The Nature Conservancy Announces Will McGoldrick as Asia Pacific Regional Managing Director
The Nature Conservancy (TNC) has named veteran conservation leader and international climate policy expert Will McGoldrick as Regional Managing Director of the global organization’s Asia Pacific program.
McGoldrick, originally from Melbourne, Australia, and now living in Hong Kong, brings to the director role more than 20 years of conservation experience in Asia Pacific, including six years with TNC and four years with the World Wide Fund for Nature.
During his tenure at TNC, McGoldrick has developed deep regional experience in corporate practices, international negotiations, philanthropy, and government policies and programs. He has lived and worked in South Korea, Australia, Hong Kong, and Samoa, where McGoldrick was an advisor to the national government on climate change policy. Here, McGoldrick witnessed first-hand the threat that climate change poses to some of the world’s most vulnerable communities and places, underscoring the need for an urgent global response.
“Will brings to this key executive position extraordinary vision, conservation expertise, and the hard-earned trust of our many regional partners,” said David Banks, Chief Conservation Officer at TNC. “From helping small island communities improve management of their natural resources to supporting the launch of new carbon markets that will improve the lives of billions of people, Asia Pacific represents some of our greatest opportunities to protect nature at a transformative scale. We are thrilled to welcome Will to the Regional Managing Director role as TNC works across the region for nature and people.”
McGoldrick joined TNC in 2015 and previously held staff positions as Director of Climate Strategy and Asia Pacific Conservation Director, where he oversaw teams focused on expanding protected areas in Mongolia, restoring shellfish reefs in Hong Kong, and conserving forest landscapes in Myanmar, among other initiatives. He has served as the Acting Regional Managing Director for Asia Pacific since September 2020.
McGoldrick will work in collaboration with TNC country directors on conservation initiatives in Mongolia, China, Hong Kong SAR, Myanmar, Papua New Guinea, Solomon Islands, Australia, New Zealand, and Indonesia, where TNC works in partnership with the Indonesian NGO Yayasan Konservasi Alam Nusantara (YKAN).
“I am humbled and honored to lead The Nature Conservancy’s work in Asia Pacific, where I have spent my entire conservation career working to build solutions to complex challenges facing nature and people,” McGoldrick said. “Asia Pacific is well known as the engine room of the global economy. If we are to succeed in our efforts to tackle climate change and sustainable development, we now need harness the region's ingenuity and transform it into a global conservation powerhouse. I am grateful to my colleagues and our many partners throughout Asia Pacific, and I look forward to this opportunity as Regional Managing Director.”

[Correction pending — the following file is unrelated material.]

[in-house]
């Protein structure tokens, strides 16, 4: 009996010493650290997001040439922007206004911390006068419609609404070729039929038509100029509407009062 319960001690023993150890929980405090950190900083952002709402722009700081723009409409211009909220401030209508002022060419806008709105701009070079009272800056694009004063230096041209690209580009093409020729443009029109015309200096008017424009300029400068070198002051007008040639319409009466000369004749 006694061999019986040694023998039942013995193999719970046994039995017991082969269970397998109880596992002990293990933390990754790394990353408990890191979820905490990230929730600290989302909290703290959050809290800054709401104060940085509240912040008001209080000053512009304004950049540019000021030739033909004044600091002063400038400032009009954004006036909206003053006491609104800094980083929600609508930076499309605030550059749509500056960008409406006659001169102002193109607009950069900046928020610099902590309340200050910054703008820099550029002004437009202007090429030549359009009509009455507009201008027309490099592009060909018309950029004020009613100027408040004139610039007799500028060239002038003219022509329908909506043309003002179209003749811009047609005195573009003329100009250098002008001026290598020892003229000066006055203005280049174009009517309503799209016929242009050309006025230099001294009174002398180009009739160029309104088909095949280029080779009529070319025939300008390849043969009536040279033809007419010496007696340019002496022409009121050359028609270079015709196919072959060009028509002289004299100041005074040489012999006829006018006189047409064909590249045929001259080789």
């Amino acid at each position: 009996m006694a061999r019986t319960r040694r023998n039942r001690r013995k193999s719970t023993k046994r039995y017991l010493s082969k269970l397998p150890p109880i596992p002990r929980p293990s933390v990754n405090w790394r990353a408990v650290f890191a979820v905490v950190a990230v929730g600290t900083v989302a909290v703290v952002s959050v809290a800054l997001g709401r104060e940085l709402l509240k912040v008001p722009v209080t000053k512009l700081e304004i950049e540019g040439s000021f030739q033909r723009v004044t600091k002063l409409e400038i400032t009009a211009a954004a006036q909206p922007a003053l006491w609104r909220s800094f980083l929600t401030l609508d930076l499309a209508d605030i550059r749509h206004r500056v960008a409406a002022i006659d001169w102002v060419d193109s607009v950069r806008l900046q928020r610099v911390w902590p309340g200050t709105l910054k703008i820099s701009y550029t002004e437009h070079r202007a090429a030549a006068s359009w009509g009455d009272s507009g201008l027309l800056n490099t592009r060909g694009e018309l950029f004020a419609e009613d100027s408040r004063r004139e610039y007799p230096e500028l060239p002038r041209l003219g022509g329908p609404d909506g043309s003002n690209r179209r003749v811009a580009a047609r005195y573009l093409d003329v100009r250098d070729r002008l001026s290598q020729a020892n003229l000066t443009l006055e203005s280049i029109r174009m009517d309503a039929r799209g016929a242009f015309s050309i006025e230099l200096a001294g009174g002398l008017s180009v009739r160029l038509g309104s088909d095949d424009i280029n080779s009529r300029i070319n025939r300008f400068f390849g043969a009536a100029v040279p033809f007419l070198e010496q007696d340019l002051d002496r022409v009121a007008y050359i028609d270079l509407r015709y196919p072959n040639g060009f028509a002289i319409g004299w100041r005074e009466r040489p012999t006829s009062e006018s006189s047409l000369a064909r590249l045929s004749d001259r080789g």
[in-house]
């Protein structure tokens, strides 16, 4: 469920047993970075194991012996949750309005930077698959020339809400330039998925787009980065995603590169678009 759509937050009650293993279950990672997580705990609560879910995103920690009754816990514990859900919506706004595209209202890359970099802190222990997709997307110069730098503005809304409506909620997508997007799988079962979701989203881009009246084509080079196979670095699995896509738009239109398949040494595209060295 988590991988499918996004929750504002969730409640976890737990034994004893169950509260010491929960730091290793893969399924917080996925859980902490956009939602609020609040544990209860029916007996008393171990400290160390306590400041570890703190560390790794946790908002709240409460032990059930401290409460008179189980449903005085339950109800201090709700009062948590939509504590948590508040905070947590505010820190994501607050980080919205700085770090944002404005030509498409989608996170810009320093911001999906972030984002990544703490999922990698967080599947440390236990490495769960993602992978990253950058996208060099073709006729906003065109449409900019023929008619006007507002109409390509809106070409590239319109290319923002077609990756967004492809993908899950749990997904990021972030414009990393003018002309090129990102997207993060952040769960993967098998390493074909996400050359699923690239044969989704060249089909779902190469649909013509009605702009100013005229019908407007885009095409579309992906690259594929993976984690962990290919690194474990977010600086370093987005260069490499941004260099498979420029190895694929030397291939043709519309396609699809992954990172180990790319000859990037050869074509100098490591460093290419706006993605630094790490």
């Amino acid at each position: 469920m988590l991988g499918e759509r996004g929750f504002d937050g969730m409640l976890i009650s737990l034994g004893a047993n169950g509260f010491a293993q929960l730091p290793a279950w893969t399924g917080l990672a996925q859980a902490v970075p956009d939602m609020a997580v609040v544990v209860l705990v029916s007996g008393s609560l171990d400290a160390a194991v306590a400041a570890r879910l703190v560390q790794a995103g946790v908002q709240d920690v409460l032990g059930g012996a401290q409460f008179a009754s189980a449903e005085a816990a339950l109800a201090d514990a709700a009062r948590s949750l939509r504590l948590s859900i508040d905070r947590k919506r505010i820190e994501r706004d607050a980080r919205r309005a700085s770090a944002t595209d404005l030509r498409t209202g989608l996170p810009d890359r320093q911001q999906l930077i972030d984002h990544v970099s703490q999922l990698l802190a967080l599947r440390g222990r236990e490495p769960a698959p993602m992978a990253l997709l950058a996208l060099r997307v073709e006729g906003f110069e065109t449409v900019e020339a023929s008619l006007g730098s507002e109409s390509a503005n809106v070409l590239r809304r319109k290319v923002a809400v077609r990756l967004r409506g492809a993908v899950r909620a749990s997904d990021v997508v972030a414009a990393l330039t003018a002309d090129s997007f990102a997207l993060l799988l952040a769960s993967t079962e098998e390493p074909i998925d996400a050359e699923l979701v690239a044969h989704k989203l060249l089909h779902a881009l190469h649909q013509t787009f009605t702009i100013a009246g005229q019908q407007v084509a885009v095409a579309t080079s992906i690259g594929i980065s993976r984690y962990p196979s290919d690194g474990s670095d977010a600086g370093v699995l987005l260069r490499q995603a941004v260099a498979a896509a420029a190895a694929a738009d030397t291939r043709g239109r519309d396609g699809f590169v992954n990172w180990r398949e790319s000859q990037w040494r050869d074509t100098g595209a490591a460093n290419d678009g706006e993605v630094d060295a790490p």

McGoldrick has degrees in international law, science, and humanities from The University of Sydney and Monash University (Melbourne) and has been published in a number of academic journals. Will’s law school thesis, “Financing Adaptation in Pacific Island Countries: Prospects for the Post-2012 Climate Regime,” was awarded high distinction and was subsequently published in the Australian International Law Journal.
McGoldrick’s full bio can be found here.
The Nature Conservancy is a global conservation organization dedicated to conserving the lands and waters on which all life depends. Guided by science, we create innovative, on-the-ground solutions to our world’s toughest challenges so that nature and people can thrive together. We are tackling climate change, conserving lands, waters and oceans at an unprecedented scale, providing food and water sustainably and helping make cities more sustainable. Working in 76 countries and territories—37 by direct conservation impact and 39 through partners—we use a collaborative approach that engages local communities, governments, the private sector, and other partners. To learn more, visit www.nature.org or follow @nature_press on Twitter.